Four different databases (DB1, DB2, DB3 and DB4) were collected by using the following sensors/technologies:

  • DB1: optical sensor "V300" by CrossMatch
  • DB2: optical sensor "U.are.U 4000" by Digital Persona
  • DB3: thermal sweeping sensor "FingerChip FCD4B14CB" by Atmel
  • DB4: synthetic fingerprint generation

NOTE: FVC2004 databases are markedly more difficult than FVC2002 and FVC2000 ones, due to the perturbations deliberately introduced (see below). Therefore one should neither compare error rates among different FVC competitions, nor conclude that the state-of-the art in fingerprint matching is not improving.

Students (24 years old on the average) enrolled in the Computer Science degree program at the University of Bologna kindly agreed to act as volunteers for providing fingerprints:

  • volunteers were randomly partitioned into three groups of 30 persons; each group was associated to a DB and therefore to a different fingerprint scanner (different subjects in each database, except for a small overlap of five volunteers present in two databases);
  • each volunteer was invited to present him/herself at the collection place in three distinct sessions, with at least two weeks time separating each session;
  • forefinger and middle finger of both the hands (four fingers total) of each volun-teer were acquired by interleaving the acquisition of the different fingers to maxi-mize differences in finger placement;
  • no efforts were made to control image quality and the sensor platens were not systematically cleaned;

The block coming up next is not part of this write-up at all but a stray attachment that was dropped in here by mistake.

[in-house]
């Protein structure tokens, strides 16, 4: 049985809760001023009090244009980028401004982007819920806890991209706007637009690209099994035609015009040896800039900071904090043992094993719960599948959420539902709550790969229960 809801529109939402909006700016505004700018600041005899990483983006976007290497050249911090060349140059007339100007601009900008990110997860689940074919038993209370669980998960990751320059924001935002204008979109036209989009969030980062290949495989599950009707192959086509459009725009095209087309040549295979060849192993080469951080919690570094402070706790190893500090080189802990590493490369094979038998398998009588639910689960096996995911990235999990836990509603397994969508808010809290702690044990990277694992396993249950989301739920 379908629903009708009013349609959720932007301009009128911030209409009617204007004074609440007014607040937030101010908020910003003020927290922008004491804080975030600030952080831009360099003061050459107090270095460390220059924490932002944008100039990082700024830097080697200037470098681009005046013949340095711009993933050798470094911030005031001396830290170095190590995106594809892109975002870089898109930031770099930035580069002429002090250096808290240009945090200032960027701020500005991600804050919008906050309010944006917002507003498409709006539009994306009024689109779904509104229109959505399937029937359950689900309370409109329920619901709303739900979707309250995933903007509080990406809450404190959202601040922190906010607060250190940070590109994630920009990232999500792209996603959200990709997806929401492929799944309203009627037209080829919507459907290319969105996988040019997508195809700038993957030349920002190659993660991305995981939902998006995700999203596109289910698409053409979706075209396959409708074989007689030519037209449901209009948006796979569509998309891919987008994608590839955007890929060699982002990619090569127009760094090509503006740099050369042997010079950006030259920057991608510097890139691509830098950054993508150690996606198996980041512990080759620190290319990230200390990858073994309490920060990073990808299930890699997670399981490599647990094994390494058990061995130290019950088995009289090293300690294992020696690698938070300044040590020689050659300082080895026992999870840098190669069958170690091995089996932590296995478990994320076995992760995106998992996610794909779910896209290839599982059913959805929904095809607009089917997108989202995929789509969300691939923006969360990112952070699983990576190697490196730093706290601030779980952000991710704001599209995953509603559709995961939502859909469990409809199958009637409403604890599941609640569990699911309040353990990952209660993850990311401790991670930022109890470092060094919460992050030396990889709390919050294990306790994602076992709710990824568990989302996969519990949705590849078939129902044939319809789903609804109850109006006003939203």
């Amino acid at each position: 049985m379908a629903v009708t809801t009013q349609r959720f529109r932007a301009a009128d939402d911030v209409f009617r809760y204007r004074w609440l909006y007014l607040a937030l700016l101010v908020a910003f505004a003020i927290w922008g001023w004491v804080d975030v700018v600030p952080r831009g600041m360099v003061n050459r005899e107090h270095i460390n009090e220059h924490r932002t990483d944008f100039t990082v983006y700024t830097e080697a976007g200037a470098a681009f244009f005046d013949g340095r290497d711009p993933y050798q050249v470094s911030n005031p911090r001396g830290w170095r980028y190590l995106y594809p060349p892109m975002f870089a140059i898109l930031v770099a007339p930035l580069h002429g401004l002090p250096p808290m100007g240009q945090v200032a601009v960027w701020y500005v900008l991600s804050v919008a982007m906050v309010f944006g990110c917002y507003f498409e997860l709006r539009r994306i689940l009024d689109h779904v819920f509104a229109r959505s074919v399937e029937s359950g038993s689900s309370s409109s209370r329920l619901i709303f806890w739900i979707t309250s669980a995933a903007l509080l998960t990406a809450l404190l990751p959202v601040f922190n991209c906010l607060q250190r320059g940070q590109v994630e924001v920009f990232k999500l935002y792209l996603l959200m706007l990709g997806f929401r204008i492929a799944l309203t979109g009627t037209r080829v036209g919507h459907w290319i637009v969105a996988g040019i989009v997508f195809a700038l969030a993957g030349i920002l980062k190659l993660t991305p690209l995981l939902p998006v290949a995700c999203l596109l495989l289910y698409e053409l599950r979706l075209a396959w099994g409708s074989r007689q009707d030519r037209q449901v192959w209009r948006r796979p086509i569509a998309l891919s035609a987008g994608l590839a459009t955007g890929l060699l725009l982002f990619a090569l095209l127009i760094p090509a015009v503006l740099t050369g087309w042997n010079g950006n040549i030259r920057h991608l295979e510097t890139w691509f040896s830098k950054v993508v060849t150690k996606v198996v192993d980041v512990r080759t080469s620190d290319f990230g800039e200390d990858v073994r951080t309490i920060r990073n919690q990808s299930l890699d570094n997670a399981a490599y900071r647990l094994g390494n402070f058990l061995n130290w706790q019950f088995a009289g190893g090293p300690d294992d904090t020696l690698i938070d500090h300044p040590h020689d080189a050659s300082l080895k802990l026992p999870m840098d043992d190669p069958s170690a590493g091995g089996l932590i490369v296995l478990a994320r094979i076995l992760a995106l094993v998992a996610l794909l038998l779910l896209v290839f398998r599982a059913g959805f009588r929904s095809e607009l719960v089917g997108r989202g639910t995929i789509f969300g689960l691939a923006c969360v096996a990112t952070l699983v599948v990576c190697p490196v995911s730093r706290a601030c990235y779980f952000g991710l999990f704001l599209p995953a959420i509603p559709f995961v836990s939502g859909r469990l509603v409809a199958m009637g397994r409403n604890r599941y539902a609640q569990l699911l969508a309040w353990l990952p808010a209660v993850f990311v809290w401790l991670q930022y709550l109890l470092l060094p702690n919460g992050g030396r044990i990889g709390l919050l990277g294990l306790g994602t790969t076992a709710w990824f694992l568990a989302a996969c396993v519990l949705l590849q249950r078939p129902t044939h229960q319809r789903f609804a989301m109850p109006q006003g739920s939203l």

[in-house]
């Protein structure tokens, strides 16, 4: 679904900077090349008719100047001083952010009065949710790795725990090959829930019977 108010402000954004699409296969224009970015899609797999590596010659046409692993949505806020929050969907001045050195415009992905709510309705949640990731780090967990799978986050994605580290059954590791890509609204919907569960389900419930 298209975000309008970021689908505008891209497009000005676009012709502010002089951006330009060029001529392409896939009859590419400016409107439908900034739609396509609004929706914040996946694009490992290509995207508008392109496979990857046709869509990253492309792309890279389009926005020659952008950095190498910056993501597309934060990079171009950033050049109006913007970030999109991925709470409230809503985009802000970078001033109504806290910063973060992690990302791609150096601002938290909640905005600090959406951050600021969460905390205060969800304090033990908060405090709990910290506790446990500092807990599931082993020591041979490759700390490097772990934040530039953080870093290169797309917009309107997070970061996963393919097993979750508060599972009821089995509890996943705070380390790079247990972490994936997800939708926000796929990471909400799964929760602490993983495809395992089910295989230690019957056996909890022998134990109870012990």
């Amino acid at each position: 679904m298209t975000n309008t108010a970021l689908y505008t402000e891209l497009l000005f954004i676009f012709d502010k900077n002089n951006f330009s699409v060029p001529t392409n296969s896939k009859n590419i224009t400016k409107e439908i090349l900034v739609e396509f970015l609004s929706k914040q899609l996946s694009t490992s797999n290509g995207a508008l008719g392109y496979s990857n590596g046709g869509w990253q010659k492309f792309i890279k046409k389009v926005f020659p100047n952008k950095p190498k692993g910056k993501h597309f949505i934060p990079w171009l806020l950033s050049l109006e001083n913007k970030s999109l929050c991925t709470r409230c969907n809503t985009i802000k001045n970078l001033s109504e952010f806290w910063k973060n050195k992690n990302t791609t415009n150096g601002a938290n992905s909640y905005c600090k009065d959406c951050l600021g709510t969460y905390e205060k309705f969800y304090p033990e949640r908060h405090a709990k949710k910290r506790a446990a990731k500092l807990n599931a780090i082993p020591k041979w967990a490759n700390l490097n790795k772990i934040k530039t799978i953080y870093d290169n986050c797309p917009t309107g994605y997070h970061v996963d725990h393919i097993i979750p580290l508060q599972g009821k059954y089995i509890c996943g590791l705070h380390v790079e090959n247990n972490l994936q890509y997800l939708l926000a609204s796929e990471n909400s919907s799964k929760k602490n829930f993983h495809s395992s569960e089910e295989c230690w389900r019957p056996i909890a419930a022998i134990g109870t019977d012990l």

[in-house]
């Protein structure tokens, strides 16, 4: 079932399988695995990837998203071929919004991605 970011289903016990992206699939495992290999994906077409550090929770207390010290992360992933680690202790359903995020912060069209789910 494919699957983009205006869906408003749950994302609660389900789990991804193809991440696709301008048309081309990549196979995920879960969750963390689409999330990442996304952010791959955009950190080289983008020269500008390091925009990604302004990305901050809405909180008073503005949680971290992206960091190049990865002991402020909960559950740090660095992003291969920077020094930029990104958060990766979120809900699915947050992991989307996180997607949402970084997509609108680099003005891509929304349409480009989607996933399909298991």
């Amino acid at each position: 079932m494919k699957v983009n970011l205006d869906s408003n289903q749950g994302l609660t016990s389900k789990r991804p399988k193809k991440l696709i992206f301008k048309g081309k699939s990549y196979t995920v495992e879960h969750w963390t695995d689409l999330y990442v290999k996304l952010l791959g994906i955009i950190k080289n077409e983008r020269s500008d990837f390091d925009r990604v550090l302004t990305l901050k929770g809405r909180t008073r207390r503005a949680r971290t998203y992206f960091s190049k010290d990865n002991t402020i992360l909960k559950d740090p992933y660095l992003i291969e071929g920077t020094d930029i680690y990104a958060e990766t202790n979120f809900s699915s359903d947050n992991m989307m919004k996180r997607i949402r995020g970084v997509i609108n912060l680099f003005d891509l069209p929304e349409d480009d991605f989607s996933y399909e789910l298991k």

• at each session, four impressions were acquired of each of the four fingers of each volunteer;
  • during the first sessions, individuals were asked to put the finger at a slightly different vertical position (in impressions 1 and 2) and to alternate low and high pressure against the sensor surface (impressions 3 and 4);
  • during the second session, individuals were requested to exaggerate skin distortion (impressions 1 and 2) and rotation (3 and 4) of the finger;
  • during the third session, fingers were dried (impressions 1 and 2) and moistened (3 and 4).

At the end of the data collection, for each database a total of 120 fingers and 12 impressions per finger (1440 impressions) were gathered. As in previous editions, the size of each database to be used in the test was established as 110 fingers wide (w) and 8 impressions per finger deep (d) (880 fingerprints in all); collecting some additional data gave a margin in case of collection/labeling errors.

Fingers from 101 to 110 (set B) have been made available to the participants to allow parameter tuning before the submission of the algorithms; the benchmark is then constituted by fingers numbered from 1 to 100 (set A).

Sensor Type Image Size Set A (wxd) Set B (wxd) Resolution
DB1 Optical Sensor 640x480 (307 Kpixels) 100x8 10x8 500 dpi
DB2 Optical Sensor 328x364 (119 Kpixels) 100x8 10x8 500 dpi
DB3 Thermal sweeping Sensor 300x480 (144 Kpixels) 100x8 10x8 512 dpi
DB4 SFinGe v3.0 288x384 (108 Kpixels) 100x8 10x8 about 500 dpi

The following figure shows a sample image from each database:

A minimal training of the volunteers has been performed before the first acquisition session and failure to acquire has been measured during the three sessions, counting the number of attempts required to acquire a valid sample (see following table).

Database Sensor Average number of acquisition attempts
DB1 "V300" by CrossMatch 1.00
DB2 "U.are.U 4000" by Digital Persona 1.05
DB3 "FingerChip FCD4B14CB" by Atmel 1.61

© 2003 Biometric System Lab - University of Bologna For information or suggestions: